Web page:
Album Review: Joey Purp’s QUARTERTHING (2018 LP) shows incredible progression from the rising hip hop star

The stellar year for music that has been 2018 delivers once again with the new release from Chicago rapper Joey Purp. Off the strength of previous project iiiDrops (featuring the bouncy hit ‘Girls @‘ featuring Chance the Rapper) he’s released QUARTERTHING, a new album that shows incredible progression for the rising star.

A member of the Save Money Crew (including Chance, Towkio, Saba, and a number of other Chicago underground rappers) there are some stylistic similarities that shine through – Gospel sampling, snappy flow switches, and the dichotomy between religion and the realities of life for Chicago youth.

The album is kicked off in suberb fashion with the banger “24k Gold/Sanctified”, which feels like a pureblooded rap homage to Chance the Rapper’s Colouring Book project. The song employs walls of instruments and a driving bassline, featuring Joey’s ballad-esque delivery, a new style that he pulls off incredibly well throughout the album.

Joey’s writing has come leaps and bounds, with snappy internal rhyme schemes and witty quips that fly between topics of women, his family, violence, and numerous flexes – to the point where he keeps up with Wu-Tang rap legends RZA and GZA, who feature at the start and end of the album respectively.

This improvement is most evident on “Elastic”, a distortion-laden banger that bounces with such a volcanic rhythm it’ll be a dance floor favourite for months to come. “Look at my Wrist” is similar, with some cavernous 808’s setting the backdrop for numerous flexes that sets a carefree and triumphant tone, with Cdot Honcho’s verse capitalising off this tone; his dispersed adlibs are a great addition to the song, making it an enjoyable and fresh listen despite the relatively common subject matter.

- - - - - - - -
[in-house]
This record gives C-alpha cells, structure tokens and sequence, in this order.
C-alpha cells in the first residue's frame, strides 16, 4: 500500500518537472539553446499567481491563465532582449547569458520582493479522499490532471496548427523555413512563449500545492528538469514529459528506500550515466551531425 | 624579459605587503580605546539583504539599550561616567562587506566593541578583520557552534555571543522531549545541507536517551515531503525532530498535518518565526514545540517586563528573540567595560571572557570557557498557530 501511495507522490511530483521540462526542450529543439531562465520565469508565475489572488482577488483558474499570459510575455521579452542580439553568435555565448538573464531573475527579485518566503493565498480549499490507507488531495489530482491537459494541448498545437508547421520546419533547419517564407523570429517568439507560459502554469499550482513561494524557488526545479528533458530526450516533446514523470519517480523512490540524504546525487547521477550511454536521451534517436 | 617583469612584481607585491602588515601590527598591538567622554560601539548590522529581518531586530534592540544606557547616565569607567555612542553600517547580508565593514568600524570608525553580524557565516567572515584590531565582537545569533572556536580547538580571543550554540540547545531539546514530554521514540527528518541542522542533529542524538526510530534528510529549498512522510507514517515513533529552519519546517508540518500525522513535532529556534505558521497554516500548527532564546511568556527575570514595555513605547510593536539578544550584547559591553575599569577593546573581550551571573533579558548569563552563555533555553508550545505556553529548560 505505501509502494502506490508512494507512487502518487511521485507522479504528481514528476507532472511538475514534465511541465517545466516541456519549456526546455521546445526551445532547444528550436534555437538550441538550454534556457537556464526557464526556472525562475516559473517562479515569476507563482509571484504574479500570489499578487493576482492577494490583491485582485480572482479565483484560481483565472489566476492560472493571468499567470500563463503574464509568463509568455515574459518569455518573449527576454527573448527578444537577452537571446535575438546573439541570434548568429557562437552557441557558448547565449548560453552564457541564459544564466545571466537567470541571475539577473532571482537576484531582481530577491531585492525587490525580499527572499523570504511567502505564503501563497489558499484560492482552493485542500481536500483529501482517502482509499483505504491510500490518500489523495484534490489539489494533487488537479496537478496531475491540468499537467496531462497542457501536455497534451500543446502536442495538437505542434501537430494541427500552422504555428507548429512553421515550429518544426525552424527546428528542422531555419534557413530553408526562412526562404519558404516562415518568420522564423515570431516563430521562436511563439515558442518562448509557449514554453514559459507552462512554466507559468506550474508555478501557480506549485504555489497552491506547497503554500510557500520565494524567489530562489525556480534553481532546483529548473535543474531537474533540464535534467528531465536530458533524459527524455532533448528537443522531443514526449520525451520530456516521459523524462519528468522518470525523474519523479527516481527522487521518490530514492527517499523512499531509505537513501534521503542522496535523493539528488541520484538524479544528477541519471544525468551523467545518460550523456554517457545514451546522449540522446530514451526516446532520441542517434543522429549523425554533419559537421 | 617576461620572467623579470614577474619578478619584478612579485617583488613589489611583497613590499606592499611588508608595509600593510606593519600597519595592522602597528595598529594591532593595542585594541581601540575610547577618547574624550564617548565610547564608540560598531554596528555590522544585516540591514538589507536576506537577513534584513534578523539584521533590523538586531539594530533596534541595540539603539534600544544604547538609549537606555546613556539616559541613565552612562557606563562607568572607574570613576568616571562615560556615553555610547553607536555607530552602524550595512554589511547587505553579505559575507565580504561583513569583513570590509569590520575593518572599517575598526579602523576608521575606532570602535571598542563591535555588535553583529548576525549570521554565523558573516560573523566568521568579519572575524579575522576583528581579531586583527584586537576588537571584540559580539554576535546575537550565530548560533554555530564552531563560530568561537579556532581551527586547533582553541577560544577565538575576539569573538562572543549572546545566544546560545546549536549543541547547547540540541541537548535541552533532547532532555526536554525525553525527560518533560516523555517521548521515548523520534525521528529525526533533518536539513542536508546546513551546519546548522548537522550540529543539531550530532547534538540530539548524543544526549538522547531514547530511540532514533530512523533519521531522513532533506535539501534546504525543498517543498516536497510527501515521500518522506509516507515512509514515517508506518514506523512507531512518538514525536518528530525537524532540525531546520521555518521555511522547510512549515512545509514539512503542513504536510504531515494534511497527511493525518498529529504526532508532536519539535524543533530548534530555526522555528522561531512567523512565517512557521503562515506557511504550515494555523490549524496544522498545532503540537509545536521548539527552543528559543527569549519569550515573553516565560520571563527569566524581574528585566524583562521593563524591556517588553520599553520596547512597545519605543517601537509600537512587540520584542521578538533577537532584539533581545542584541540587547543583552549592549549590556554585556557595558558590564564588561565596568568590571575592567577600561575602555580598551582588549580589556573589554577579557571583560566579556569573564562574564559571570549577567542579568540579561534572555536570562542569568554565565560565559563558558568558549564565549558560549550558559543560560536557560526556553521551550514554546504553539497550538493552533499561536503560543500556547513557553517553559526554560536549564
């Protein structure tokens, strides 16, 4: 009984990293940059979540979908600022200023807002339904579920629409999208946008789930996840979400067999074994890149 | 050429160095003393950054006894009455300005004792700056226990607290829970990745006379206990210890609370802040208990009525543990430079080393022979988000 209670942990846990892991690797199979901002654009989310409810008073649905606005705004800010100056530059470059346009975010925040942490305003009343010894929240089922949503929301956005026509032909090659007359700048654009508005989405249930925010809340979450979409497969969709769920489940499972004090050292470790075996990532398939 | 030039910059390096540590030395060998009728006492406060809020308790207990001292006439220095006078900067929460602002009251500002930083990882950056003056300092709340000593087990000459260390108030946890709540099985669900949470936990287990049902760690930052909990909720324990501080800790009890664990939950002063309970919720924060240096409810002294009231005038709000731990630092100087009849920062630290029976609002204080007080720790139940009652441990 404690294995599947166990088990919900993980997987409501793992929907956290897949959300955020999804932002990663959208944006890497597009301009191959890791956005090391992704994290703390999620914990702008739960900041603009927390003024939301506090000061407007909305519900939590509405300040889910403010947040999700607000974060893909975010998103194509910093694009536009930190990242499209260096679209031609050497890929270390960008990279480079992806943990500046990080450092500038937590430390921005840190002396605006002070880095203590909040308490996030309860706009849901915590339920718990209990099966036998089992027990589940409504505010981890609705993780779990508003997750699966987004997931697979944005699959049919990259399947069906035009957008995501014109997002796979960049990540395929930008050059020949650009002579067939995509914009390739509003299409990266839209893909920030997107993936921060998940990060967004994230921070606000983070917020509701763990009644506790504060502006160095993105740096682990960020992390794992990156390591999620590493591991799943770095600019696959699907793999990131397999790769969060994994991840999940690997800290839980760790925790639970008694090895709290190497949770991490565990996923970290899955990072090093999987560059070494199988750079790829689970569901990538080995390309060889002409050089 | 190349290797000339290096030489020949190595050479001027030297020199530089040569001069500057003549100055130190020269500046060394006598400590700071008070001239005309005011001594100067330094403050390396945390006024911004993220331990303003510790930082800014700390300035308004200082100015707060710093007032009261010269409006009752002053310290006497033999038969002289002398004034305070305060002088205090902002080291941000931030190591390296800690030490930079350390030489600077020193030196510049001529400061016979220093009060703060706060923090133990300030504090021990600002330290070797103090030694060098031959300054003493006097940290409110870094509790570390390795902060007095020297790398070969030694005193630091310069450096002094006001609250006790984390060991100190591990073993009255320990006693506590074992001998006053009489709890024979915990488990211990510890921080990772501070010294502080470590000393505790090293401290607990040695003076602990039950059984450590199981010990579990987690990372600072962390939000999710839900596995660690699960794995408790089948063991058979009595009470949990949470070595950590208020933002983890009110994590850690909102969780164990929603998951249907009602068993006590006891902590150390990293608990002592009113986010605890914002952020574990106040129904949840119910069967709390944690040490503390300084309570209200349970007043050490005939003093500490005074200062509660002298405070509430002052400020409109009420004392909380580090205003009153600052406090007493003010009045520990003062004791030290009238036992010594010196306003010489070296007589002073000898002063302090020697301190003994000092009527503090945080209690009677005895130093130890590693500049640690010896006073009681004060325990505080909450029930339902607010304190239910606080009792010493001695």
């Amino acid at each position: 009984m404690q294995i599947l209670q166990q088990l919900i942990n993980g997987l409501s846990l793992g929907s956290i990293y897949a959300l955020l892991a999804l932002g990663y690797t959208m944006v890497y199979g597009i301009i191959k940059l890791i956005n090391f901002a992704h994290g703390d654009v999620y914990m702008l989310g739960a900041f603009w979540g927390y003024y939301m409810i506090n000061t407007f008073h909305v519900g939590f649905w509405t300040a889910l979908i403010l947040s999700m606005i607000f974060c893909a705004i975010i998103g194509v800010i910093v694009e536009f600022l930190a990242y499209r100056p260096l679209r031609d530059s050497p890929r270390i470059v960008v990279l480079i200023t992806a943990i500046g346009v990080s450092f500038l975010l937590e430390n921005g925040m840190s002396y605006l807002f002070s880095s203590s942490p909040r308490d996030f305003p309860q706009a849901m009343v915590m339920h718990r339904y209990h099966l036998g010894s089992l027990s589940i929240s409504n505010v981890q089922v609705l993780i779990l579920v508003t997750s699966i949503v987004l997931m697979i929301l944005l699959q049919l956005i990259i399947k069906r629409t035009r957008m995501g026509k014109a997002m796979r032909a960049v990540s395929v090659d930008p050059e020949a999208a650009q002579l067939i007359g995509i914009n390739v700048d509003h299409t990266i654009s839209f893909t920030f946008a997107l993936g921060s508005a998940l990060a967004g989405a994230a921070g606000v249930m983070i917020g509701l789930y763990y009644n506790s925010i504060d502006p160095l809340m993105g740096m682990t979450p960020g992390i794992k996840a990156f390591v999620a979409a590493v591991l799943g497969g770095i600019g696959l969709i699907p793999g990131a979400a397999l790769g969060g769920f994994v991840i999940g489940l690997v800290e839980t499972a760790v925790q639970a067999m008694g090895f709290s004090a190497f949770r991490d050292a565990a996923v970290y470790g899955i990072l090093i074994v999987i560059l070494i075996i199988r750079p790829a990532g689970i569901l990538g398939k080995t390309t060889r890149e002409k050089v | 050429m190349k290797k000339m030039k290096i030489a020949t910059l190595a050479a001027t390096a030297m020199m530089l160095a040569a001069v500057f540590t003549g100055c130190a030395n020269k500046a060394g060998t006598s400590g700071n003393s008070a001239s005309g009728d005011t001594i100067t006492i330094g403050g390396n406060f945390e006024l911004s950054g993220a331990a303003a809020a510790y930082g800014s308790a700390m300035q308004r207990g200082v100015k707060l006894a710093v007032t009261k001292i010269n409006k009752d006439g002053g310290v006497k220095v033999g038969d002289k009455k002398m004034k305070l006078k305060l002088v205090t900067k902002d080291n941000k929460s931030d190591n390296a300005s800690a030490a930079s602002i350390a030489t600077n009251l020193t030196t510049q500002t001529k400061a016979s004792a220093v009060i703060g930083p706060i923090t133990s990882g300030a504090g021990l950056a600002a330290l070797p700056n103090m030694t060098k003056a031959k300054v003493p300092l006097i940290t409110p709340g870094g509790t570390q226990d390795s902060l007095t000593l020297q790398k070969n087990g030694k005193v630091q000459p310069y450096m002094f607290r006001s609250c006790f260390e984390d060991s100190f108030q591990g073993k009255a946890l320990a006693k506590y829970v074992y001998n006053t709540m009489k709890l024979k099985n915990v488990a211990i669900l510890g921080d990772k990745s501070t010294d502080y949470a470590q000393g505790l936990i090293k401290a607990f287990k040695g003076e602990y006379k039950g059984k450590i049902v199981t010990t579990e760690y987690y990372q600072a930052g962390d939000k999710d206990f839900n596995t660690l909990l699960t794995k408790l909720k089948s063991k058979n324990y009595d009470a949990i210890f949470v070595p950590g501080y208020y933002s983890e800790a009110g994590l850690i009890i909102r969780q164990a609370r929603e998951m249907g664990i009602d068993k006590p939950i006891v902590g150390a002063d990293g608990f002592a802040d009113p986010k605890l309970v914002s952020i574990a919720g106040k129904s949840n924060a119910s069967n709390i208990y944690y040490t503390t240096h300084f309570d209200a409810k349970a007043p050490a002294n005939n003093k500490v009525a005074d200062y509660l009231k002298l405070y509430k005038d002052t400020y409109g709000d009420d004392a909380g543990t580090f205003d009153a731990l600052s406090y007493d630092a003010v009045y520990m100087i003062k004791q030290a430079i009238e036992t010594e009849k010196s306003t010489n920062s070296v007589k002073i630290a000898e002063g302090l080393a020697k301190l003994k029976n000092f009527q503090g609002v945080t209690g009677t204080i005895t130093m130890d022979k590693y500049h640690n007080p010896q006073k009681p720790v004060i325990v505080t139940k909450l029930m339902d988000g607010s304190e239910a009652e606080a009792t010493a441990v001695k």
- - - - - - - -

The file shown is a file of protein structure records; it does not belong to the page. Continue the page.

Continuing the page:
GZA provides a closing verse on the song “In the Morning”, evoking imagery of a new day, dispelling a feeling of hope and future optimism, symbolic of Joey’s new maturity and success, acting as a teaser to fans for the undoubtedly great things to come. The short song cuts off “Lebron James” like a tape clicking to a close, and the abrupt transition to the mellow outro cuts out all of the intensity established over the album with leave fans clear-eyed as the album closes.

“Hallejulah” is similarly triumphant, with some beautiful vocal delivery over Gospel-inspired instrumentation. Joey evokes a feeling of triumph and success throughout an album, (dare I say) a fixture of sophomoric rap albums – the hard work has begun to pay off, and he is reaping the rewards, despite keeping an eye over his shoulder.

Virtually no songs fall flat, which is in part credited to the track ordering, as there is an overall feeling of progression and shift from song to song that is not only logical, but also vital in setting the tone of each subsequent song. Where iiiDrops was less structured, QUARTERTHING is a much more focused project from Joey – a truer album in the literal sense of the word.

While Joey Purp has already proven himself as a rapper to watch from the underground Chicago scene, this album has only thrust him higher into acclaim and notoriety; a well earned and deserved reward for his work to date.


QUARTERTHING is out now.